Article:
At Least Nine US Lawmakers Sold Troubled Stock Before Silicon Valley Bank Crisis
Members of Congress allegedly exploited classified economic information to earn money
Members of the US Congress allegedly exploited classified economic information to earn money.
Nine US lawmakers traded banking stocks before or during the latest crisis in the financial sector that was triggered by the Silicon Valley Bank (SVB) collapse on March 10, analysis of open data by research agency Quiver Quantitative has shown.
New Jersey Democrat Josh Gottheimer sold his SVB shares on March 9, earning up to $15,000 just a day before the collapse.
This move could be attributed to almost supernatural premonition, yet however, there is another explanation – the congressman in question was a member of the financial services committee since 2019 and this, by definition, means that he possessed classified information about the economy.
Further research showed that Gottheimer was the sort of Gordon Gekko among the House of Representatives – last year he struck roughly 380 stock market deals. The spokesperson for the congressman stated that he made his economic decisions at the discretion of his financial adviser, adding that Gottheimer is in process of establishing a blind trust – a mechanism which allows for a civil servant to keep his riches without really knowing what’s going on with them and being unable to somehow use political influence for profits sake.
This financial advisor defense was similarly used by another US congressmen questioned by the public about stock market operations.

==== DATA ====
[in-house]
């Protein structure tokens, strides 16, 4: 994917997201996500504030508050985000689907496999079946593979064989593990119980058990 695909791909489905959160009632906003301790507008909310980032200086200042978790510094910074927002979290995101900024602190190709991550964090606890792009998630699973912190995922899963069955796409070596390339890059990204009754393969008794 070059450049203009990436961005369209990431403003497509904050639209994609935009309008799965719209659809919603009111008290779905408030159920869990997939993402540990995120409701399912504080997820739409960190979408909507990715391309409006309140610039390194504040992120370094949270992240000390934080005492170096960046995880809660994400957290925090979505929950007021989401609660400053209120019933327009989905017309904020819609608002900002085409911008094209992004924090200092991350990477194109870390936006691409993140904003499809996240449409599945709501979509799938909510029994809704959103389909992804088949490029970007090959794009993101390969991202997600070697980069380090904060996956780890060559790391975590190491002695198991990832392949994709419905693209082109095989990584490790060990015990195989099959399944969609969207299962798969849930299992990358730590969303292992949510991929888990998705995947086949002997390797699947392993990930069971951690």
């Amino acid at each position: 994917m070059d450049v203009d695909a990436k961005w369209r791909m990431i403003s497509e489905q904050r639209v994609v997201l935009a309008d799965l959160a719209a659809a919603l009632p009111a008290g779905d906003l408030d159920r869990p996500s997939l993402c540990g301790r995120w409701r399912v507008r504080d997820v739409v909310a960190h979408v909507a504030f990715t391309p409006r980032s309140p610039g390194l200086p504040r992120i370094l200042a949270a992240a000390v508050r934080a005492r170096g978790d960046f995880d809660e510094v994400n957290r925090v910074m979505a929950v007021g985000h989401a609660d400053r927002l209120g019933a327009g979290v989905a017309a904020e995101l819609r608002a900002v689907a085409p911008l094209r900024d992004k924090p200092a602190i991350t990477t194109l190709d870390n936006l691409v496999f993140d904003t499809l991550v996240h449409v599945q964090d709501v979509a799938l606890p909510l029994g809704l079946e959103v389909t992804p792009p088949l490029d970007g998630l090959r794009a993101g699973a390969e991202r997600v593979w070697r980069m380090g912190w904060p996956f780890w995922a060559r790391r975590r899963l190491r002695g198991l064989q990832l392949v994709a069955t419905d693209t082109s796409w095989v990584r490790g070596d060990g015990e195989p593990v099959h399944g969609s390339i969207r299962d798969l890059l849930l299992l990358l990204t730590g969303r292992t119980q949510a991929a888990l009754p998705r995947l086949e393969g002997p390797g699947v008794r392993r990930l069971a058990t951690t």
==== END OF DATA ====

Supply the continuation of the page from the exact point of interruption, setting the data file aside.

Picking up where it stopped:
An investigation carried out by a prominent US newspaper showed that this case is only the tip of the iceberg – nearly a fifth of American lawmakers or their close relatives conducted stock market transactions with equity of the companies affected by their legislative work.
This practice of enrichment via political means has sparked outrage in US society. Sherrod Brown, a senator from Ohio is pushing a bill that will limit the ability to conduct financial operations for members of Congress.
“Members of Congress are supposed to serve the American people, not their stock portfolios,” he stated in a press release.
He added that politicians “have more inside information” and are able “to know more about the economy.”
The Silicon Valley Bank collapse at the beginning of March ignited angst among investors all over the world, causing a domino effect in the banking sector.
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